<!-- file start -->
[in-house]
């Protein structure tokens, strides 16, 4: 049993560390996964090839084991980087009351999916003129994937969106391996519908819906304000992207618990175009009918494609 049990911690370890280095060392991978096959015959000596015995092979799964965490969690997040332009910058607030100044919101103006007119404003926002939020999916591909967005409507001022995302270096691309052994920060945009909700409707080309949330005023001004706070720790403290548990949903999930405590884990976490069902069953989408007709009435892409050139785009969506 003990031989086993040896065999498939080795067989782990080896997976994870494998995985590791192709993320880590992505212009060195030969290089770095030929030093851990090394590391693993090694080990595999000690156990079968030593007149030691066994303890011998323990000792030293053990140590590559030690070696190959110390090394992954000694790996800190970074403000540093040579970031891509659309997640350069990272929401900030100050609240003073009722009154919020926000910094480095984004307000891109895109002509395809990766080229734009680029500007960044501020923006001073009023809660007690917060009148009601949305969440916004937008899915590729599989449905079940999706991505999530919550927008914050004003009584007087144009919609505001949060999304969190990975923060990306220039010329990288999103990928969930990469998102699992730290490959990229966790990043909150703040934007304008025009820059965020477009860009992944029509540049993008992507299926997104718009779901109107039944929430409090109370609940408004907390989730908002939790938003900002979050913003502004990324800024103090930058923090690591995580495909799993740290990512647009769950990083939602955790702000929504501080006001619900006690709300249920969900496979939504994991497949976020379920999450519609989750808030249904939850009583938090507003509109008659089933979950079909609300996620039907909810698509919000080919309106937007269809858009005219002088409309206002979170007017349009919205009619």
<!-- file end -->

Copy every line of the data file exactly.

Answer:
[in-house]
């Protein structure tokens, strides 16, 4: 049993560390996964090839084991980087009351999916003129994937969106391996519908819906304000992207618990175009009918494609 049990911690370890280095060392991978096959015959000596015995092979799964965490969690997040332009910058607030100044919101103006007119404003926002939020999916591909967005409507001022995302270096691309052994920060945009909700409707080309949330005023001004706070720790403290548990949903999930405590884990976490069902069953989408007709009435892409050139785009969506 003990031989086993040896065999498939080795067989782990080896997976994870494998995985590791192709993320880590992505212009060195030969290089770095030929030093851990090394590391693993090694080990595999000690156990079968030593007149030691066994303890011998323990000792030293053990140590590559030690070696190959110390090394992954000694790996800190970074403000540093040579970031891509659309997640350069990272929401900030100050609240003073009722009154919020926000910094480095984004307000891109895109002509395809990766080229734009680029500007960044501020923006001073009023809660007690917060009148009601949305969440916004937008899915590729599989449905079940999706991505999530919550927008914050004003009584007087144009919609505001949060999304969190990975923060990306220039010329990288999103990928969930990469998102699992730290490959990229966790990043909150703040934007304008025009820059965020477009860009992944029509540049993008992507299926997104718009779901109107039944929430409090109370609940408004907390989730908002939790938003900002979050913003502004990324800024103090930058923090690591995580495909799993740290990512647009769950990083939602955790702000929504501080006001619900006690709300249920969900496979939504994991497949976020379920999450519609989750808030249904939850009583938090507003509109008659089933979950079909609300996620039907909810698509919000080919309106937007269809858009005219002088409309206002979170007017349009919205009619």